A Brief Ode To Kurt Thomas, (Maybe) Off Into The Sunset
On Sunday, Chris Paul drove right in isolation against Kurt Thomas. Thomas hacked him, stumbled backwards and toppled over, injuring his right foot in the process. The floor creaked, he creaked. Last night - the second night of a road back-to-back - with the Knicks already missing Amar'e Stoudemire, Carmelo Anthony, Tyson Chandler and Rasheed Wallace, Thomas chose to play against his former teammate. You know, Ty Corbin. The Knicks won 90-83.
Today, however, comes sad news: according to Frank Isola of the New York Daily News, an MRI revealed that Thomas has a "stress reaction/stress fracture" in his right foot, an injury which might end his career. Knicks fans are sad. This is Kurt Thomas after all, Stephon Marbury's better half, an ode to the cherished pain of the early 2000s. These days he's no more than six fouls and ref gruff-itude and a refined definition of efficiency of movement, but there's still love there. Last night was all of that multiplied through 27 minutes, Mike Woodson pushing the limits of his shrunken lung capacity. ESPN's Jon Barry treated every Thomas play with surprised reverence: "What a smart play by Kurt Thomas!" was also "Kurt Thomas, really?"
But Thomas is neither metaphor nor articulation of lost basketball eras. He's not a "veteran leader," and he doesn't "get it" and he's not "cerebral." His hard screens aren't statements about the state of NBA screening. He's just an old dude that can't move and will foul you viciously to compensate. His screens are violent because he can't roll to the rim anymore; if he's not going anywhere anyway, he might as well introduce you to a piece of his shoulder.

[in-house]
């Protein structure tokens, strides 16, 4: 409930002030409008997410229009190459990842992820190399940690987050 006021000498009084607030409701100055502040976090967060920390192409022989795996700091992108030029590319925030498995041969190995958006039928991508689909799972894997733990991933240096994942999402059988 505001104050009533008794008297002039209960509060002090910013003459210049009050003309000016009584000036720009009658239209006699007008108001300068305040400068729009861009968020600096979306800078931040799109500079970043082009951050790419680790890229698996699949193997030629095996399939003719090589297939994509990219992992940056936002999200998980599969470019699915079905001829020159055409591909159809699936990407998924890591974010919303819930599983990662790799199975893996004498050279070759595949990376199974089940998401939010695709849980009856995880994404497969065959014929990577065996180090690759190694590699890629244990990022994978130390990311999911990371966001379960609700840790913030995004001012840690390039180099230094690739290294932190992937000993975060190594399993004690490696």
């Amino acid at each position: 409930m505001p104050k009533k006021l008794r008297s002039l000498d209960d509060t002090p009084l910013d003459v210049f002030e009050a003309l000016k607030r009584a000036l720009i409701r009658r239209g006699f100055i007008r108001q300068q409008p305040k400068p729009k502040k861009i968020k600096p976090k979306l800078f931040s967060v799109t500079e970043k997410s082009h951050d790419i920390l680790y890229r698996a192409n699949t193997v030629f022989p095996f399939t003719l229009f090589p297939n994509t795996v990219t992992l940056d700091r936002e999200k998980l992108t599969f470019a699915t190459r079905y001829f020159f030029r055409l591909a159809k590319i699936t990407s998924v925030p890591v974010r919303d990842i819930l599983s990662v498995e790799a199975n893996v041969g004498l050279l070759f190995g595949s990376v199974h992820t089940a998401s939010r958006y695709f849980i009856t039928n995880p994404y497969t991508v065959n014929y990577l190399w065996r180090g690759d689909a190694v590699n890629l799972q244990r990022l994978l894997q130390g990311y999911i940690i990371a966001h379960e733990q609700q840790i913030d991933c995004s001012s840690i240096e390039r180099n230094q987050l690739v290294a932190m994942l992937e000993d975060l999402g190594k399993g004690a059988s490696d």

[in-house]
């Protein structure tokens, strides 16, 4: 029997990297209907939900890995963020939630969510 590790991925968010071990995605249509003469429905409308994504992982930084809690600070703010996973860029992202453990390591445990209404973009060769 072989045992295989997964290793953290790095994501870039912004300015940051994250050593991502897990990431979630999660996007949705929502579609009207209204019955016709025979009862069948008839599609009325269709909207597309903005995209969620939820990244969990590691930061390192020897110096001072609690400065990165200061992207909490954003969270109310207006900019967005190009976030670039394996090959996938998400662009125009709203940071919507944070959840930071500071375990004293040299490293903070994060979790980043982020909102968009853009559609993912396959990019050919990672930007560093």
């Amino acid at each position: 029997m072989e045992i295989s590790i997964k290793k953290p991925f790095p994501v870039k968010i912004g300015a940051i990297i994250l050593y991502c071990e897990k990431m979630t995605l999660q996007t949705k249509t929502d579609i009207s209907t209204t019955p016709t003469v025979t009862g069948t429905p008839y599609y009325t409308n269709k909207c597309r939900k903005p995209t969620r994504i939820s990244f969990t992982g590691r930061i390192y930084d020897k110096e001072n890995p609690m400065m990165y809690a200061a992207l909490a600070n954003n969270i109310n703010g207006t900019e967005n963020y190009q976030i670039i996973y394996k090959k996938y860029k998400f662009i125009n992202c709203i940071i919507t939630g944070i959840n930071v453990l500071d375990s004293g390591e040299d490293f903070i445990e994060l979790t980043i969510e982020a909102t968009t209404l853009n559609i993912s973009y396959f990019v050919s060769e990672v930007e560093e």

Instead, he's a guy that gets dressed. It's what he does, and what he's been doing since he left the Knicks in 2004. It's what he did last night. It's why he's made seven pitstops since returning to the Knicks this season. He puts on his socks and shoes and shorts and jersey and sits on the end of the bench. So if this is the end, it seems all the more fitting - a final, valiant and last stand, physically forced out of the game. But if it's not, as Jared Zwerling suggests, here's to many more flying elbows.
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